I don’t think an extension can update to a nonexistent version, but unless a block is deployed, it won’t be disabled or rolled back, either. Extensions have to be nominated for blocking through a separate process from review.
Version 126.96.36.199 · July 5, 2018 had a feature to “ask for feedback” every 7 days. That included opening the
Currently that does not result in automatic rejection and it is left to users to decided if the monetization system deployed by an add-on is desirable or not.
Version 2.3.2 · July 13, 2018 had more serious issues and was rejected the same day. Developer deleted his/her account after that.
Once all version of an add-on are rejected, the add-on will no longer update but it remains on users computers. If an add-on is blocked for serious issues (a totally different process by Admin) then it will be disabled on users’ Firefox as well.
Reported: 14 years ago
The problem with this approach is that it’s extremely time-consuming for a user to determine which add-on is opening the new tab. There should be an easier way than process of elimination to detect monetization systems that are added in an update, especially when they can open tabs intermittently rather than when the add-on is actually used.
What’s the best way to submit this concern, since it’s not bug per se?
My bet goes to “1-Click YouTube Video Downloader”
I have the same thing happening to me. Multiple tabs opening, fake flash update tabs.
All are usually identified by Norton or Malwarebytes and are blocked.
This is my work PC and I have all of 2 add-ons. Adblock plus and 1-Click YouTube Video Downloader.
I just deleted the possible offender.
@caitmuenster brought this up at a team meeting, then replied:
If you look at each extension listing on addons.mozilla.org, you might be able to narrow down which extension is the culprit to the ones that use the ‘new tab’ permission. Otherwise, process of elimination is the best way to identify the extension causing the unwanted behavior.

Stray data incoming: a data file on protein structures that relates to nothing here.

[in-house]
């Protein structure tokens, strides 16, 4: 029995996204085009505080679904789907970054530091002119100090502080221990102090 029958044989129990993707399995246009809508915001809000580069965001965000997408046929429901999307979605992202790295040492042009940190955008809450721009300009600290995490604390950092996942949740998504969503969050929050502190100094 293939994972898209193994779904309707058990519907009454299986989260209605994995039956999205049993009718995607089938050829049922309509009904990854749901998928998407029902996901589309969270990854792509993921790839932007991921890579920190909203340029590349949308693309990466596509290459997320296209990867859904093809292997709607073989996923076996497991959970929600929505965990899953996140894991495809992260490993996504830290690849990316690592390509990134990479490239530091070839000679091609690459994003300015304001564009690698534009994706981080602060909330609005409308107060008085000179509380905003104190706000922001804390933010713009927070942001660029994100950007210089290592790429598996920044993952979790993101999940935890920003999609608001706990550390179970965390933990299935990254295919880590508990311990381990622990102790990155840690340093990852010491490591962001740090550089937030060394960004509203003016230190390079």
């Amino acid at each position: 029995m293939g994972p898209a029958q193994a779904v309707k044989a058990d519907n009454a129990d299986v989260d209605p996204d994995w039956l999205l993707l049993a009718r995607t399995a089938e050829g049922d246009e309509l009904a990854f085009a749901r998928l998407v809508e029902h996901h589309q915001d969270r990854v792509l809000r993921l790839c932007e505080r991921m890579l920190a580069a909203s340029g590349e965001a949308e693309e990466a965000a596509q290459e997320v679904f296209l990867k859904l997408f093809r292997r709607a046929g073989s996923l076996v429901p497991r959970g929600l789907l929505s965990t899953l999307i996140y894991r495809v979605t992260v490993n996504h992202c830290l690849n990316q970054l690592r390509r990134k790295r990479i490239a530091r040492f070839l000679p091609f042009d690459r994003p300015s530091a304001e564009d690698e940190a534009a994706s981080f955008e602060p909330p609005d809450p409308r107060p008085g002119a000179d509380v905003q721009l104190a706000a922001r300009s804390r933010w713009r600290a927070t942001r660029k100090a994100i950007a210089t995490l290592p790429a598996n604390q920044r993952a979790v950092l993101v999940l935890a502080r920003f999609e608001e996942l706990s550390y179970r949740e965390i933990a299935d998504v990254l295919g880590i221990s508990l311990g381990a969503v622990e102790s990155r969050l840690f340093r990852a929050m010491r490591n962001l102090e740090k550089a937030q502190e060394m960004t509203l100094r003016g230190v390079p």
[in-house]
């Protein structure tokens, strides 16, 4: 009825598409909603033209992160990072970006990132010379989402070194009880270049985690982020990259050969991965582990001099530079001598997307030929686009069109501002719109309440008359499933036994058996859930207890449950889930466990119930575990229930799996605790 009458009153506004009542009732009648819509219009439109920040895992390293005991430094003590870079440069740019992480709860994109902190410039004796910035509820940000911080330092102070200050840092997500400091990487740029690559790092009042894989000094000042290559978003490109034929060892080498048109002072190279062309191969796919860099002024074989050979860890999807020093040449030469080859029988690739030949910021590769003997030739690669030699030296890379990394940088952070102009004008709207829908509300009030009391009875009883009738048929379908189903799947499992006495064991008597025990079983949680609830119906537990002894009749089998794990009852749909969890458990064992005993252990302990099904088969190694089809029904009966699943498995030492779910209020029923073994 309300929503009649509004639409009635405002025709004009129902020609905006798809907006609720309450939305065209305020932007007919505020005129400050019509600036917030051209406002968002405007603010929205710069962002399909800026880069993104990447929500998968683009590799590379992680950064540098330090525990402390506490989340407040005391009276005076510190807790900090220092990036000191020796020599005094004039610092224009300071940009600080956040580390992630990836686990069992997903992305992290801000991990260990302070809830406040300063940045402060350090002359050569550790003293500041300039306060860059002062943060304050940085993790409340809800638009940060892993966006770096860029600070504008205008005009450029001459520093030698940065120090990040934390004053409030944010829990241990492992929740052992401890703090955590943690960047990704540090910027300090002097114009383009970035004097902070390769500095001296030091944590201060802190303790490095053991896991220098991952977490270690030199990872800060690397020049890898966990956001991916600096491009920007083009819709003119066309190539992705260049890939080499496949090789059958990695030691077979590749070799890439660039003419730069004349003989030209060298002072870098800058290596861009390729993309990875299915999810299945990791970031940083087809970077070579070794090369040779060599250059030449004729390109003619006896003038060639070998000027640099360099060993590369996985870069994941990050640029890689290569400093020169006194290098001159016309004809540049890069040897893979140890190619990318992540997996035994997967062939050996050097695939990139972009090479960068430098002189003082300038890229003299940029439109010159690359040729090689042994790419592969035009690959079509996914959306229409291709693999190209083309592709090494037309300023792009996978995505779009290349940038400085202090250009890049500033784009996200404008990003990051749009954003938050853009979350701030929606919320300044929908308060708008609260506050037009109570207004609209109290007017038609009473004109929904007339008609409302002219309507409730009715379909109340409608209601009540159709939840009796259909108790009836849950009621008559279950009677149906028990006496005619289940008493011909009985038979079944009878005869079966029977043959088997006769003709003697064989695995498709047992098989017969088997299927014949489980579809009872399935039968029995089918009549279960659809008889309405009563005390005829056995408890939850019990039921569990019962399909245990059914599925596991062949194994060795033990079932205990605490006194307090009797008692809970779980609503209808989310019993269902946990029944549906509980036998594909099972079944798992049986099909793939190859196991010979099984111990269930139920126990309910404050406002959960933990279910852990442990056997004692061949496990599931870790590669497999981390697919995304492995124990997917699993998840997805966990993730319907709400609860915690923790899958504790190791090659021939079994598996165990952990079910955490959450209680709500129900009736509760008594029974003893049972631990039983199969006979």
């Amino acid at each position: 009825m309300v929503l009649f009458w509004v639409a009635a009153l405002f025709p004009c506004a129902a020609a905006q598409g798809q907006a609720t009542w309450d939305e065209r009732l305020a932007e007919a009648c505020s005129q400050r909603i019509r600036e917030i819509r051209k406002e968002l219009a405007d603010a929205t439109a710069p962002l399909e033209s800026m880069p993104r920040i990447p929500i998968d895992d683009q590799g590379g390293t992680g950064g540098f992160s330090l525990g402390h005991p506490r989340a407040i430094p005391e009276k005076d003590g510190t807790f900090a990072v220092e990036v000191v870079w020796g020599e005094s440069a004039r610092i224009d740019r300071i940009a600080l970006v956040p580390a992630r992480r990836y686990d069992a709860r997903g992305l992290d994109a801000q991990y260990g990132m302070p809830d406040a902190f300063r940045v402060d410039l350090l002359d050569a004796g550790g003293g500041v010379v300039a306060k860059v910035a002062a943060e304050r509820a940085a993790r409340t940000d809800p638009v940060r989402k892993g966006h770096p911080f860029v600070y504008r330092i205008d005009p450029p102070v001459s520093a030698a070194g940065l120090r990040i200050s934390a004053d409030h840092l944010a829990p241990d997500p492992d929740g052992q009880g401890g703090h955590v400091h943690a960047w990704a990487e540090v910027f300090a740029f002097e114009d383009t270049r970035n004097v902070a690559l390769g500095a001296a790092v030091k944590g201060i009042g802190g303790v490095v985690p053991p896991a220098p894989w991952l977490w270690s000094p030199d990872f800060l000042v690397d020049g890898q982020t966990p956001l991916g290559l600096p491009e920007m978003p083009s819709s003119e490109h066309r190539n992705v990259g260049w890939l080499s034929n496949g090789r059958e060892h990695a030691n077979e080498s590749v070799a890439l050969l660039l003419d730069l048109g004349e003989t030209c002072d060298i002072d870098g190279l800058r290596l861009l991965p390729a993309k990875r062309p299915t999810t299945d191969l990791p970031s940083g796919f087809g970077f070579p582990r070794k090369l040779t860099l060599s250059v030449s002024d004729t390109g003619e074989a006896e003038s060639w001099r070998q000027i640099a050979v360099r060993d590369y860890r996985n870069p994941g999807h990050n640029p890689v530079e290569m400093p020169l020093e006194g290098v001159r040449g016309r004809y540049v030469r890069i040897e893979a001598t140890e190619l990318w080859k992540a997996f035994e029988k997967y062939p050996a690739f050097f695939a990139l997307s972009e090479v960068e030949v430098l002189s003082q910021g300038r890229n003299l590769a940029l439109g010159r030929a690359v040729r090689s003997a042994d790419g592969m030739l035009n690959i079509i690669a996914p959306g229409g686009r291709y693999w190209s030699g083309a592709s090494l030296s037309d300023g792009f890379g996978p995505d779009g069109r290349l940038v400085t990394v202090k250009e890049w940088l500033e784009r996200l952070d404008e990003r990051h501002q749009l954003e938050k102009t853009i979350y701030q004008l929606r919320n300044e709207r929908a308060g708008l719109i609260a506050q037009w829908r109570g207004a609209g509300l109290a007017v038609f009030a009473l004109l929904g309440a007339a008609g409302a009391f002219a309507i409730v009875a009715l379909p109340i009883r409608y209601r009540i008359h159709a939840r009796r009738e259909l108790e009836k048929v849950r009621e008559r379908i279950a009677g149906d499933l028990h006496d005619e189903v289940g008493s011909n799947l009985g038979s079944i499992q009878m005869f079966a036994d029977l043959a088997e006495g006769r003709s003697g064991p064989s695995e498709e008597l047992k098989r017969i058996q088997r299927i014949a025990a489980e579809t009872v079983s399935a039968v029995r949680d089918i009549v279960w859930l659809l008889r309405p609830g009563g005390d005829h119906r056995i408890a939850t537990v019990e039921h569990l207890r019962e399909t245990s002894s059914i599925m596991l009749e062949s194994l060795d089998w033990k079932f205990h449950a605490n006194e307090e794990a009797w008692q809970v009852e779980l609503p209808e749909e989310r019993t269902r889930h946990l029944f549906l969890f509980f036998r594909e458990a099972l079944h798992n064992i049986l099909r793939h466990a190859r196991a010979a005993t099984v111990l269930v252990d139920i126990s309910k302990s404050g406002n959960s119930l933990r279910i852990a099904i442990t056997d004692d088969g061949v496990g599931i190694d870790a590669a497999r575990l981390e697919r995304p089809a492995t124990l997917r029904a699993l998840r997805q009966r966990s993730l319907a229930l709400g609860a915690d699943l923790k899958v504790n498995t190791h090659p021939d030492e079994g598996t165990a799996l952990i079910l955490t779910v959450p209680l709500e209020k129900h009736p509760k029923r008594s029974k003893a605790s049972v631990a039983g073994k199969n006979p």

We currently don’t have a policy against this kind of behavior, but it’s something we might discuss more in the future if we see more users complaining about a poor experience.
Removing it stopped new tabs from opening for a week. When I removed it I installed “YouTube mp3 Downloader” from author “YouTube Download Tool” (there’s more than one “YouTube mp3 Downloader”), which requests no malicious permissions per addons.mozilla.org.
Today however a tab opened to addonbrowser dot com/youtube-mp3-download?v=3.0.0&type=install that was flagged by Avast as potentially harmful, advertising “Mp3 Downloader for Youtube.”
A new window also popped open to www.pc.error2323219459ausmsauthcombof0807 “dot” com.s3-website.us-east-2.amazonaws.com/assests/eng_ff_auth.html… with a “** YOUR COMPUTER HAS BEEN BLOCKED.**” message and an 877 number to call. It came with a repeating authentication popup “http://www.winsupporthelp “dot” club is requesting your username and password” that was impossible to dismiss without restarting FF.
This is very serious. A majority of so called “help” sites ask the unwary for access to their OS, and once given can do all manner of badness.
Have you done a full scan of your computer? It sounds like this may have less to do with any plugin and more to do with your computer being infected.
I’ve run scans with Malwarebytes and Avast. I’ve just changed my default browser to MS Edge (again) so I can be sure, and I’ll report back if Edge is opened. However, there’s no policy against extensions doing this:
I disabled “YouTube mp3 Downloader” and haven’t seen an ad in a couple of days. I now see reviews for the addon that say: “tries to open scam pages and phishing pages” (2 days ago) and “…and it’s been opening ads in my browser. Deleted and ads are gone.” (13 days ago).
“YouTube mp3 Downloader” isn’t shown to use the “new tab” permission.
“YouTube mp3 Downloader” from author “YouTube Download Tool” appears to be the source of the malicious popup since it hasn’t appeared since I disabled that extension.